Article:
It's another disappointment from a governor who pledged when she assumed office that transparency in state government would be a priority. Transparency was, Kate Brown said, an essential ingredient in her efforts to restore trust in state government.
Brown's record on transparency since then, however, has been spotty. Although it's true that she has been on the side of government openness from time to time, she has not been the unwavering advocate of transparency that she pledged to be when she took over the office of governor after John Kitzhaber's resignation.
So a new development regarding state government documents that used to be open to public inspection is disappointing, but not entirely surprising.
At issue are documents in which various state agencies propose legislative concepts to the governor. In these documents, the agencies identify the issues they want to resolve and suggest how the law can be changed to address the issues. The governor then decides which proposals move forward to the Office of Legislative Counsel, which drafts bills for legislative consideration.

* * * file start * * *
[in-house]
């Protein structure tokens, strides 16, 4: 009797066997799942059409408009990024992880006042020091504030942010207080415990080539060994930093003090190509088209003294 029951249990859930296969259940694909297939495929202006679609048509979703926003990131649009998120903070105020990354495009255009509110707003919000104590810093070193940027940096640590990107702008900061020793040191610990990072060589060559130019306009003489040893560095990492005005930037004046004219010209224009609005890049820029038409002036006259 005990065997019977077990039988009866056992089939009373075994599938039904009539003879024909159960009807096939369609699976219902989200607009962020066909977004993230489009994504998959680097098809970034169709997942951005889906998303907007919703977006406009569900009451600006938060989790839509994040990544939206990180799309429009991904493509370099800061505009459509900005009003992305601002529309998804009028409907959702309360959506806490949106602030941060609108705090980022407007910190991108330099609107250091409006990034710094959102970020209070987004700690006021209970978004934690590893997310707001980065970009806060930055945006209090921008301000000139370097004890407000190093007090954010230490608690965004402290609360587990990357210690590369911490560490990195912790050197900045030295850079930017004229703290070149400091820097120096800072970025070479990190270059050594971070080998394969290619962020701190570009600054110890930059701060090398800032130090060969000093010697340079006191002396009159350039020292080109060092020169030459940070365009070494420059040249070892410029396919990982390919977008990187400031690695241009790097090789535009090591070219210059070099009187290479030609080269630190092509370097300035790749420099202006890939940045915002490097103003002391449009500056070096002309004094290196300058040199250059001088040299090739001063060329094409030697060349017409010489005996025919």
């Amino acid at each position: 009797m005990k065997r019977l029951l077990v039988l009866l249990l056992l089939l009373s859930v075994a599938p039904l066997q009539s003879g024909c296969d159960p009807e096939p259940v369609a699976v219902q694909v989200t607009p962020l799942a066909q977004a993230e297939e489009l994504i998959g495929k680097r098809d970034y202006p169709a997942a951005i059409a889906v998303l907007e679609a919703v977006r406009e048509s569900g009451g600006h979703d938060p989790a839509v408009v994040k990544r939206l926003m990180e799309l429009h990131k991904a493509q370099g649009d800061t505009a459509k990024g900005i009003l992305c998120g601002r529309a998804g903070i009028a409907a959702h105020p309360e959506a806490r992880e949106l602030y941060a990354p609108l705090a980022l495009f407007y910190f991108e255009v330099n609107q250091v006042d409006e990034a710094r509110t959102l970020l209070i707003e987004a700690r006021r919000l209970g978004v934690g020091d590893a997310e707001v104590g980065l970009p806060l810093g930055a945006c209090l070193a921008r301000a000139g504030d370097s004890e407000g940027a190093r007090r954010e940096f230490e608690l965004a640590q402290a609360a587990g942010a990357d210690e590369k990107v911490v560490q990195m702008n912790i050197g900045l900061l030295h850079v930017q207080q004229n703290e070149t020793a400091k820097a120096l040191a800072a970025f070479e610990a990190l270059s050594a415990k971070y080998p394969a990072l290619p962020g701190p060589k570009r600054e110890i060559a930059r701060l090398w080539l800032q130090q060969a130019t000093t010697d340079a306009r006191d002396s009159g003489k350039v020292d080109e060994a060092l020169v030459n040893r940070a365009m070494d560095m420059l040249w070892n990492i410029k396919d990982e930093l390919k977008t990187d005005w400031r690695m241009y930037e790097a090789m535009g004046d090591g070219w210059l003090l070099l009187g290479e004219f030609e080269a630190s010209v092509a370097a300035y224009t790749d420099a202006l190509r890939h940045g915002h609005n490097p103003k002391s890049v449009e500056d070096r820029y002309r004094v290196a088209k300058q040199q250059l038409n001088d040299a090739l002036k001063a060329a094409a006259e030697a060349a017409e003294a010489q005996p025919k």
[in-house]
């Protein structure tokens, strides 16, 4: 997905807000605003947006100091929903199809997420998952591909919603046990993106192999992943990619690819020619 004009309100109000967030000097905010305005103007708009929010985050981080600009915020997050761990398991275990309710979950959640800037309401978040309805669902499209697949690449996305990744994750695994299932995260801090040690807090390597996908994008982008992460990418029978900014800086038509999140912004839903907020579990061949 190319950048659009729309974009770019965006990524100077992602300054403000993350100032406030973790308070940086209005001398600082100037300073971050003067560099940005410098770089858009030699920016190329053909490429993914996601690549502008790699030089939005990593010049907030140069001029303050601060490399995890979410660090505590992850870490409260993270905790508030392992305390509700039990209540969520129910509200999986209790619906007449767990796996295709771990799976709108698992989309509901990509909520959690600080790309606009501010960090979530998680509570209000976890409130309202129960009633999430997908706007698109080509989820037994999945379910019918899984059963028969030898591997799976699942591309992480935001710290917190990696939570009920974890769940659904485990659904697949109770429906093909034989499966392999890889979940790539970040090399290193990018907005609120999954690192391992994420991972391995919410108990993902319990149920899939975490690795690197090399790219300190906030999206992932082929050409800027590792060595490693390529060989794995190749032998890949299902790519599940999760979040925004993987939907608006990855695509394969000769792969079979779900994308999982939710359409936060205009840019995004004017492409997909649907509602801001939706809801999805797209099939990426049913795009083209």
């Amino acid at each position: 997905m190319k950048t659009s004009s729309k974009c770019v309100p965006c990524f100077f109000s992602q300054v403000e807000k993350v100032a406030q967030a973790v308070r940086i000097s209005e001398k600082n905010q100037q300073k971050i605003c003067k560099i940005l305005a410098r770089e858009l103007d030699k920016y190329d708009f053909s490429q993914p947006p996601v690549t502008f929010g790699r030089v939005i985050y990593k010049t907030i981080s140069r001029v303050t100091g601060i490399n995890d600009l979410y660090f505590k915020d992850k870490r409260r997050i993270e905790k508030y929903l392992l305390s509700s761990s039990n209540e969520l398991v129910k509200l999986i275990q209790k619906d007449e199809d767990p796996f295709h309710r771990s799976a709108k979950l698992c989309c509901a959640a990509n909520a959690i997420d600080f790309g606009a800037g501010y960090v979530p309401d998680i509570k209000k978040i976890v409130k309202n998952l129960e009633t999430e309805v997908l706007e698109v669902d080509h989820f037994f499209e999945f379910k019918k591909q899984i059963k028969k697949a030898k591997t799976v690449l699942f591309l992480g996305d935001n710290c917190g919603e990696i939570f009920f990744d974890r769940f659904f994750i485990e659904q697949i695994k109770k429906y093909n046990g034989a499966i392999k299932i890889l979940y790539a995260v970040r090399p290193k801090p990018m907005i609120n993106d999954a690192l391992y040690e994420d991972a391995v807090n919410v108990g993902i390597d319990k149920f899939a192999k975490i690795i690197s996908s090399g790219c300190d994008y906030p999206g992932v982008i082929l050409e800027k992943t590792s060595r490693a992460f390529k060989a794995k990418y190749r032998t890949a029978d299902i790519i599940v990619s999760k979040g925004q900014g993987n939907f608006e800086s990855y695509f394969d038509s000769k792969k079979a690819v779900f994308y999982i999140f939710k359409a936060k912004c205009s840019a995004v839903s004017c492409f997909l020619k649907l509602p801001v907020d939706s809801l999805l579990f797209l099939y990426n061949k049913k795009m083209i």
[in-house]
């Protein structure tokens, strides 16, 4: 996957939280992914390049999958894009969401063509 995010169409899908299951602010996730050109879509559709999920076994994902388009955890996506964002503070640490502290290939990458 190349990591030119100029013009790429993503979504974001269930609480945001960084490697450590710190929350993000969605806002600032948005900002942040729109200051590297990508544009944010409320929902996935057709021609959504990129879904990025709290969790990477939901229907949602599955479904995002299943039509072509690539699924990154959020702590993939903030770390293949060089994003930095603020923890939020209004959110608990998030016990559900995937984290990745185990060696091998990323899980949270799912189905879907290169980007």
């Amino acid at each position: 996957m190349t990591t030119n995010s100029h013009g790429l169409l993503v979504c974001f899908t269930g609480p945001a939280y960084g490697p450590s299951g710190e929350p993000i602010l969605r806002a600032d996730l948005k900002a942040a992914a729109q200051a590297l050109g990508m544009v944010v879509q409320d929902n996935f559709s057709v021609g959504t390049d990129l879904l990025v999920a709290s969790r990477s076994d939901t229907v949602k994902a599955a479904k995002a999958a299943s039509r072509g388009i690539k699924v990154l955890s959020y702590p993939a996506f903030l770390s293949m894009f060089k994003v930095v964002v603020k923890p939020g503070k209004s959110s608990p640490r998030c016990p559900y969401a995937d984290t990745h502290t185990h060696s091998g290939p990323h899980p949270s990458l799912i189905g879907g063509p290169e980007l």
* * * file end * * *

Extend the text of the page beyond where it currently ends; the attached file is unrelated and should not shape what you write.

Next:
Each year since 2010, these documents produced by state agencies have been open to the public — or, at least, have been released to a Portland attorney, Greg Chaimov, whose law firm has made a habit of asking for the documents under the Oregon Public Records Law. Chaimov has used the documents to inform his clients about pending proposals that might affect them.
This year, however, the state Department of Administrative Services refused Chaimov's request, arguing that the documents were protected by attorney-client privilege. Chaimov appealed the ruling, but it was upheld by Attorney General Ellen Rosenblum. (Read more...)